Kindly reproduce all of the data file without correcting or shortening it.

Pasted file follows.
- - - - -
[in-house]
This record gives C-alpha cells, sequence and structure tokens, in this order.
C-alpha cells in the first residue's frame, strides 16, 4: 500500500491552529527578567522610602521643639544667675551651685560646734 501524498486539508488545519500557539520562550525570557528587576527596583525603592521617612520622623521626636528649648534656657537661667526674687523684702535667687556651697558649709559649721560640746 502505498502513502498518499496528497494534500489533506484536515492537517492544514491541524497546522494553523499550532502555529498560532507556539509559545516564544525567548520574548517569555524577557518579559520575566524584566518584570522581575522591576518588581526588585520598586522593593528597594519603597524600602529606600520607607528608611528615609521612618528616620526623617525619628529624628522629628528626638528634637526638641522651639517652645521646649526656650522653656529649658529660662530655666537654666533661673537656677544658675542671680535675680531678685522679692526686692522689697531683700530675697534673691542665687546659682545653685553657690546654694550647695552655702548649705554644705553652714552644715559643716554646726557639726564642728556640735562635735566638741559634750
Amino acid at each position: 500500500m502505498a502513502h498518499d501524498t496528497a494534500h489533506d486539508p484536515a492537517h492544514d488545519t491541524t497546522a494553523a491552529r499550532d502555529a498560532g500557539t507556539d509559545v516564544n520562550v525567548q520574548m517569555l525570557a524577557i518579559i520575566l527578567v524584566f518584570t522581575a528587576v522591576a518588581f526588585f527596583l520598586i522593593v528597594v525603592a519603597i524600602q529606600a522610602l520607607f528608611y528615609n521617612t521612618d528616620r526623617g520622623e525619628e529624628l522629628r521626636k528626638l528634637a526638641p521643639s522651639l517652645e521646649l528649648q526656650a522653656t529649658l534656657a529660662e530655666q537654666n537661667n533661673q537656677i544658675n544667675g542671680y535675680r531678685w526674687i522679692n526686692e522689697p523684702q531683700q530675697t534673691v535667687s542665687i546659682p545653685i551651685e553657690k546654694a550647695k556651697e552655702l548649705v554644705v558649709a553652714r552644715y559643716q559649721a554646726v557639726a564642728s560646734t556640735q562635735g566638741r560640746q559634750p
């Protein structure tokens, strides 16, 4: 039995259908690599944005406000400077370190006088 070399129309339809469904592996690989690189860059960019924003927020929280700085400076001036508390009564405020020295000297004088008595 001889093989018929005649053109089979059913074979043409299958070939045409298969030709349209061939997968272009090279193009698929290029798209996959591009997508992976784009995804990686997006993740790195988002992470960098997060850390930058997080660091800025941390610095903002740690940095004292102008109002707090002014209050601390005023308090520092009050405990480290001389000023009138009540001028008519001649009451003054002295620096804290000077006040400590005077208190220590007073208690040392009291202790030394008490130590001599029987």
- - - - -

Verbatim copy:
[in-house]
This record gives C-alpha cells, sequence and structure tokens, in this order.
C-alpha cells in the first residue's frame, strides 16, 4: 500500500491552529527578567522610602521643639544667675551651685560646734 501524498486539508488545519500557539520562550525570557528587576527596583525603592521617612520622623521626636528649648534656657537661667526674687523684702535667687556651697558649709559649721560640746 502505498502513502498518499496528497494534500489533506484536515492537517492544514491541524497546522494553523499550532502555529498560532507556539509559545516564544525567548520574548517569555524577557518579559520575566524584566518584570522581575522591576518588581526588585520598586522593593528597594519603597524600602529606600520607607528608611528615609521612618528616620526623617525619628529624628522629628528626638528634637526638641522651639517652645521646649526656650522653656529649658529660662530655666537654666533661673537656677544658675542671680535675680531678685522679692526686692522689697531683700530675697534673691542665687546659682545653685553657690546654694550647695552655702548649705554644705553652714552644715559643716554646726557639726564642728556640735562635735566638741559634750
Amino acid at each position: 500500500m502505498a502513502h498518499d501524498t496528497a494534500h489533506d486539508p484536515a492537517h492544514d488545519t491541524t497546522a494553523a491552529r499550532d502555529a498560532g500557539t507556539d509559545v516564544n520562550v525567548q520574548m517569555l525570557a524577557i518579559i520575566l527578567v524584566f518584570t522581575a528587576v522591576a518588581f526588585f527596583l520598586i522593593v528597594v525603592a519603597i524600602q529606600a522610602l520607607f528608611y528615609n521617612t521612618d528616620r526623617g520622623e525619628e529624628l522629628r521626636k528626638l528634637a526638641p521643639s522651639l517652645e521646649l528649648q526656650a522653656t529649658l534656657a529660662e530655666q537654666n537661667n533661673q537656677i544658675n544667675g542671680y535675680r531678685w526674687i522679692n526686692e522689697p523684702q531683700q530675697t534673691v535667687s542665687i546659682p545653685i551651685e553657690k546654694a550647695k556651697e552655702l548649705v554644705v558649709a553652714r552644715y559643716q559649721a554646726v557639726a564642728s560646734t556640735q562635735g566638741r560640746q559634750p
């Protein structure tokens, strides 16, 4: 039995259908690599944005406000400077370190006088 070399129309339809469904592996690989690189860059960019924003927020929280700085400076001036508390009564405020020295000297004088008595 001889093989018929005649053109089979059913074979043409299958070939045409298969030709349209061939997968272009090279193009698929290029798209996959591009997508992976784009995804990686997006993740790195988002992470960098997060850390930058997080660091800025941390610095903002740690940095004292102008109002707090002014209050601390005023308090520092009050405990480290001389000023009138009540001028008519001649009451003054002295620096804290000077006040400590005077208190220590007073208690040392009291202790030394008490130590001599029987």